Advanced Techniques for Solution-Focused Counseling / Jeffrey T. Guterman, Ph.D. 8Similar to the Crystal Ball Technique is the Miracle Question, one of the mostwidely practiced solution-focused techniques:“Suppose that one night there is a miracle and while you are sleeping the problemthat brought you into therapy is solved: How would you know? What would bedifferent?” (de Shazer, 1988, p. 5)If exceptions are identified, the client is then helped (through various lines ofquestioning) to amplify and ascribe meaning to these exceptions. One of the mainfunctions of amplifying exceptions is to help clients identify the differences betweenthe times when they have the problem and the times when they do not. An exampleof such questioning might be, "How did you make that happen?" One of the mainpurposes of the amplification process is to empower clients with a sense of self-efficacy. Below is a list of the amplifying questions that I most frequently use insolution-focused counseling.Questions for Amplifying ExceptionsHow did you make that happen?This question is designed to elicit specific behaviors, coping methods, and what theclient did to make the change which was recognized as an exception. This questionis also aimed at creating a context for establishing a sense of self-efficacy for theclient, which is also brought about by the other questions listed below.How did it make your day go differently?This question is designed to make a connection between exceptions and good thingshappening in other areas of the client’s life. This speaks to the snowball effect thatexceptions can have in clients’ lives and the principle that a small change can leadto big results. We have all heard of kicking the dog when we are upset or angryabout work or something else, but sometimes when good things happens (i.e.,exceptions), this spills over in positive ways in other areas of our lives, too.Who else noticed?This is a useful question if there are other people in counseling sessions such asfamily members. But this question can also be posed if no one else is present in thesession. This question often helps identify differences that the client might haveotherwise not considered.How is that different from how you have dealt with the problem in the past?This helps clients recognize the differences between new behavior and pastproblem-solving behaviors that were not effective.What did you tell yourself to make it happen?This is aimed at helping clients identify the coping self-statements that mightcorrespond to their exceptions.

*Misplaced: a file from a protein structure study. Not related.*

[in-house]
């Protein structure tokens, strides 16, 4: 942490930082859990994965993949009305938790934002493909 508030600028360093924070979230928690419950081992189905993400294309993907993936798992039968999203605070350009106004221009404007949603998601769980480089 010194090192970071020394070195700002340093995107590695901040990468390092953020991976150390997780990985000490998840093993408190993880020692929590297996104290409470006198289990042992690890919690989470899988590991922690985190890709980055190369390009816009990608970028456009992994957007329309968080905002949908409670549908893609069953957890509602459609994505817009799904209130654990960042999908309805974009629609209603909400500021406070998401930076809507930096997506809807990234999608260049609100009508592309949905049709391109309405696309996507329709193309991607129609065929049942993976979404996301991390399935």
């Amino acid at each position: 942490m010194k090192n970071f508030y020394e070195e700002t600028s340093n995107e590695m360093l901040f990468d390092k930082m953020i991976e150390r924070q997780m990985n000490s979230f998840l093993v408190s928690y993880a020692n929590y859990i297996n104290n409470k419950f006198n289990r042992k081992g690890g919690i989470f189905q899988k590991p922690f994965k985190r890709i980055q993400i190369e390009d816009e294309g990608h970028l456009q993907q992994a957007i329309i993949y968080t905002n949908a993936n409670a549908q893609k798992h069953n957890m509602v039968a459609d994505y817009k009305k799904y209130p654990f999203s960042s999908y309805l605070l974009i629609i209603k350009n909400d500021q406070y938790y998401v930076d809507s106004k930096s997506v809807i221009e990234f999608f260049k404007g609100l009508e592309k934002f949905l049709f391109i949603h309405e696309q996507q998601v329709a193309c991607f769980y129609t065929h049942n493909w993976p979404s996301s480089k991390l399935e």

Advanced Techniques for Solution-Focused Counseling / Jeffrey T. Guterman, Ph.D. 9What does this say about you and your ability to deal with this problem?This question is aimed at eliciting a response to the effect, "I guess I am capable ofsolving this problem." This question was adapted from Michael White’s narrativetherapy approach (White & Epston, 1990) in which clients are helped to ascribe newmeaning to the unique outcomes in their lives and thereby construct new stories, aprocess he called restorying.What are the possibilities? Similar to the above question, this question is aimed at ascribing a sense of hope,optimism, and determination in relation to the problem and goal. This question wasalso adapted from White’s narrative therapy model.